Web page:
An empirical analysis of the obtrusiveness of and participants' compliance with the Electronically Activated Recorder (EAR)

Matthias R. Mehl, Shannon E. Holleran

Research output: Contribution to journalArticle

63 Scopus citations

Abstract

In this article, the authors provide an empirical analysis of the obtrusiveness of and participants' compliance with a relatively new psychological ambulatory assessment method, called the electronically activated recorder or EAR. The EAR is a modified portable audio-recorder that periodically records snippets of ambient sounds from participants' daily environments. In tracking moment-to-moment ambient sounds, the EAR yields an acoustic log of a person's day as it unfolds. As a naturalistic observation sampling method, it provides an observer's account of daily life and is optimized for the assessment of audible aspects of participants' naturally-occurring social behaviors and interactions. Measures of self-reported and behaviorally-assessed EAR obtrusiveness and compliance were analyzed in two samples. After an initial 2-h period of relative obtrusiveness, participants habituated to wearing the EAR and perceived it as fairly unobtrusive both in a short-term (2 days, N = 96) and a longer-term (10-11 days, N = 11) monitoring. Compliance with the method was high both during the short-term and longer-term monitoring. Somewhat reduced compliance was identified over the weekend; this effect appears to be specific to student populations. Important privacy and data confidentiality considerations around the EAR method are discussed.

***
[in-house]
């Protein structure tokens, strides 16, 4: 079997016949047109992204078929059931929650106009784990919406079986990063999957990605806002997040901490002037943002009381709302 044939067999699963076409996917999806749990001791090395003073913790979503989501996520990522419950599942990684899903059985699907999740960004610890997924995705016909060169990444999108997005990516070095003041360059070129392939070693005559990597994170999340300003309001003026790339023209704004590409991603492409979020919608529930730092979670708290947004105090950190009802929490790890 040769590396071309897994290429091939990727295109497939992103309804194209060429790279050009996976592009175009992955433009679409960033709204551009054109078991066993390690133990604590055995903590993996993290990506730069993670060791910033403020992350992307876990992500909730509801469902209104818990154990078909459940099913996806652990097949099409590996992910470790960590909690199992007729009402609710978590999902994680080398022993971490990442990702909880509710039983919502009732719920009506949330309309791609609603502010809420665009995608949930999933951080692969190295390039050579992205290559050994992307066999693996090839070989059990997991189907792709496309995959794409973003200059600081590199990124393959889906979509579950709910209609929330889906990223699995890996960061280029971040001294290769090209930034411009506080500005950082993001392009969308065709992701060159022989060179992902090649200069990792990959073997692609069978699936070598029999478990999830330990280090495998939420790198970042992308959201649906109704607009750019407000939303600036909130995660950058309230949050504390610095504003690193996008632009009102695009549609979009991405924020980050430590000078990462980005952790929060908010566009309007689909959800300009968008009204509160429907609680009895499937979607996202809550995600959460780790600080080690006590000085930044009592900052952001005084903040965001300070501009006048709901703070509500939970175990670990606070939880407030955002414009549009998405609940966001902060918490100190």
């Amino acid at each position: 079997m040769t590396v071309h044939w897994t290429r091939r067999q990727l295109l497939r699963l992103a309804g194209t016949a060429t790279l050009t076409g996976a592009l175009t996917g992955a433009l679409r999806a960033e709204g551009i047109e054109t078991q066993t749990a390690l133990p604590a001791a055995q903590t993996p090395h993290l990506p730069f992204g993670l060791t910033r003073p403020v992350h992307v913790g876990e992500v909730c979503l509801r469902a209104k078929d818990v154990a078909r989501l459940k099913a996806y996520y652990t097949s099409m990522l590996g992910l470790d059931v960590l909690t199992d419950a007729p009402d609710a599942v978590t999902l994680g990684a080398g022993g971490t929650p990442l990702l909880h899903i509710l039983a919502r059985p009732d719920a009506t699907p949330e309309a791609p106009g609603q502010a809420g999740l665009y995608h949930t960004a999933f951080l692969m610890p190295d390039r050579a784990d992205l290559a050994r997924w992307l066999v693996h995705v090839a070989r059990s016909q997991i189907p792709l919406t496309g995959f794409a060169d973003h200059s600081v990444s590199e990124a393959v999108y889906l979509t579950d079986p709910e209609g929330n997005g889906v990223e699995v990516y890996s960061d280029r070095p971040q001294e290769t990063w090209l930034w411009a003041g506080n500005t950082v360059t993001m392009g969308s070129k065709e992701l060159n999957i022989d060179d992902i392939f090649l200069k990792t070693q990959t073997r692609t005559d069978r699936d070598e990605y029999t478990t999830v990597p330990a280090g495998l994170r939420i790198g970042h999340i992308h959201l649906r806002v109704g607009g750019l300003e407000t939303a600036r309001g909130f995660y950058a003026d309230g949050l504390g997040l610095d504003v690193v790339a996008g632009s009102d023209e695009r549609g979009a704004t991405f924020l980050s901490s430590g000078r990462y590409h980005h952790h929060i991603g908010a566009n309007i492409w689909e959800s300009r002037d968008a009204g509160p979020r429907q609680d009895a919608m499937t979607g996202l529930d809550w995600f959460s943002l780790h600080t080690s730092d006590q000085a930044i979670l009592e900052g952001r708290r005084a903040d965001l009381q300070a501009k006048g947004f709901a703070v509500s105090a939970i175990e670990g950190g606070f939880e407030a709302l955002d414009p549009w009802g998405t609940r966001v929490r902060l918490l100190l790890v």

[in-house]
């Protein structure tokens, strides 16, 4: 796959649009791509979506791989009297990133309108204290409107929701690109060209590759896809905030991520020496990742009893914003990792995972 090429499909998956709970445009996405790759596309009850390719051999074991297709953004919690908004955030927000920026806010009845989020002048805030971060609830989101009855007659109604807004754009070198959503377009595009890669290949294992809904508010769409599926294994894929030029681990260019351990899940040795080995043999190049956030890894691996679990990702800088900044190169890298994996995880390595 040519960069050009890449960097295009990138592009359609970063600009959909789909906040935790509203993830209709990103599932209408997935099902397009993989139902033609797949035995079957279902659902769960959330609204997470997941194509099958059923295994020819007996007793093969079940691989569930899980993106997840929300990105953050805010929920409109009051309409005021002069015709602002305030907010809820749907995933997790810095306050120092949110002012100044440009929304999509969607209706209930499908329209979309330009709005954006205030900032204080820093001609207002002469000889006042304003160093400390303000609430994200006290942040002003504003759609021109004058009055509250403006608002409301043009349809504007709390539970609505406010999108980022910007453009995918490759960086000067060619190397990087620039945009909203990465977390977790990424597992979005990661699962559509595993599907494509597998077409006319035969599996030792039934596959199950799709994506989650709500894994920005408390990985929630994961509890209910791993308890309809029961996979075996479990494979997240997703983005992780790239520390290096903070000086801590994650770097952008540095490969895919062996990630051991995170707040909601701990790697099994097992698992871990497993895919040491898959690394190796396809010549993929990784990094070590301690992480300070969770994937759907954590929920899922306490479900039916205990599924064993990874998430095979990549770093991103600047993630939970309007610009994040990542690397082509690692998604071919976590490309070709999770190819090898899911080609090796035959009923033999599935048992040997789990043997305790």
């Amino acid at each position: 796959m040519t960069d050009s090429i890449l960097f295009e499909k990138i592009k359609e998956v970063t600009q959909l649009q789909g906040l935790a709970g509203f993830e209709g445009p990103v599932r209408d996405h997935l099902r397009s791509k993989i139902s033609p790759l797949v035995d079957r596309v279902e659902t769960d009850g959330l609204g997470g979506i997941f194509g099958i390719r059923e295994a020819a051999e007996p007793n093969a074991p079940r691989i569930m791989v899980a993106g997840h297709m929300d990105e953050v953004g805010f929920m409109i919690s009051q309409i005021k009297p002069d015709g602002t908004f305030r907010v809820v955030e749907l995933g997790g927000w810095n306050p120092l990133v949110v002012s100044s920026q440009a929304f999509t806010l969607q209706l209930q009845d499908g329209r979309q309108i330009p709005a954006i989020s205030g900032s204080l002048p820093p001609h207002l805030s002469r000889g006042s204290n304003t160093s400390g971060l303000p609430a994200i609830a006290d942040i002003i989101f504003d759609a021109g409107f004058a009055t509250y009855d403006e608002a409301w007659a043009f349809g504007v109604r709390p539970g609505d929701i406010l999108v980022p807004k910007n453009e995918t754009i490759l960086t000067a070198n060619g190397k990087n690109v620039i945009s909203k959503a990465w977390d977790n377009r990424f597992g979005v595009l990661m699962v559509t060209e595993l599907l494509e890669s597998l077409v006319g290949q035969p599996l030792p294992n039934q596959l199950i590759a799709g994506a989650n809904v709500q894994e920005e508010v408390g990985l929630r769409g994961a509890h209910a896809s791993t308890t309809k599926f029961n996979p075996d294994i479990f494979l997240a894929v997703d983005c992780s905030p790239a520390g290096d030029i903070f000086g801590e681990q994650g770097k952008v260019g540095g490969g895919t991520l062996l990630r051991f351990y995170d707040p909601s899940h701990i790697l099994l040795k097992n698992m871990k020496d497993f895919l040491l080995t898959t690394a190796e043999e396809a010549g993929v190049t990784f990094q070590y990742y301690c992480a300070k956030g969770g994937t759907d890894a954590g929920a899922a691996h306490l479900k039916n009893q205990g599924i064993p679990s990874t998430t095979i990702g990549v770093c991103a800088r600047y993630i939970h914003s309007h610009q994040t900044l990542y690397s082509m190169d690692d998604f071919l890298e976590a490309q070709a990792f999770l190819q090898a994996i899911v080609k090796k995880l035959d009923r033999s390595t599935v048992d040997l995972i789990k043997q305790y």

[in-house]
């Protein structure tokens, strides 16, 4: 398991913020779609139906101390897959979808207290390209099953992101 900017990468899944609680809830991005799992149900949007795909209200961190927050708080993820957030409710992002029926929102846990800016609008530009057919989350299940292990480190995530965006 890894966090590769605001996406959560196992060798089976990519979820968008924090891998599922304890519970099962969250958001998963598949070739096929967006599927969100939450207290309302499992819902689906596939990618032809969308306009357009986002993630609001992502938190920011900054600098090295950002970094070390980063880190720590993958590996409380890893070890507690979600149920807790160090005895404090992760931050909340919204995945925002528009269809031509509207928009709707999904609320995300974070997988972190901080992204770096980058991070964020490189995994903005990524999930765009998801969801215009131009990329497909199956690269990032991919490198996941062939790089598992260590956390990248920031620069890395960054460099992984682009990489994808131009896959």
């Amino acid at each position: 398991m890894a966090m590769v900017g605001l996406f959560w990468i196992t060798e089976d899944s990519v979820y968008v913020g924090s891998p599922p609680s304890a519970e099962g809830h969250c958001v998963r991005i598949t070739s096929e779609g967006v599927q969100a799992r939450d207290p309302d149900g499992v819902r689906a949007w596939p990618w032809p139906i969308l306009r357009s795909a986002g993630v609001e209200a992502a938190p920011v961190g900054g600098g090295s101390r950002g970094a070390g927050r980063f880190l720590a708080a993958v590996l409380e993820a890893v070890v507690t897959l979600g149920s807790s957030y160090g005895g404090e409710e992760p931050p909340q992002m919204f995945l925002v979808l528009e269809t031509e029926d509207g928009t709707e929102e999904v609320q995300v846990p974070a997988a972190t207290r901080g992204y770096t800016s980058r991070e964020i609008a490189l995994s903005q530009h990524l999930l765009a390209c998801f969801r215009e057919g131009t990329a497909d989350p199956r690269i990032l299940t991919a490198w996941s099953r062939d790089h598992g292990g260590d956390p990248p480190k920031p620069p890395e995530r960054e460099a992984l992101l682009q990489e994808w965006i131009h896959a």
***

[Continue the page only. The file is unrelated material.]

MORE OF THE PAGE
Original languageEnglish (US)
Pages (from-to)248-257
Number of pages10
JournalEuropean Journal of Psychological Assessment
Volume23
Issue number4
DOIs
StatePublished - Nov 15 2007

Keywords

  • Ambulatory assessment
  • Behavioral observation
  • Ecological momentary assessment
  • Experience sampling
  • Naturalistic observation
  • Unobtrusive observation

ASJC Scopus subject areas

  • Applied Psychology

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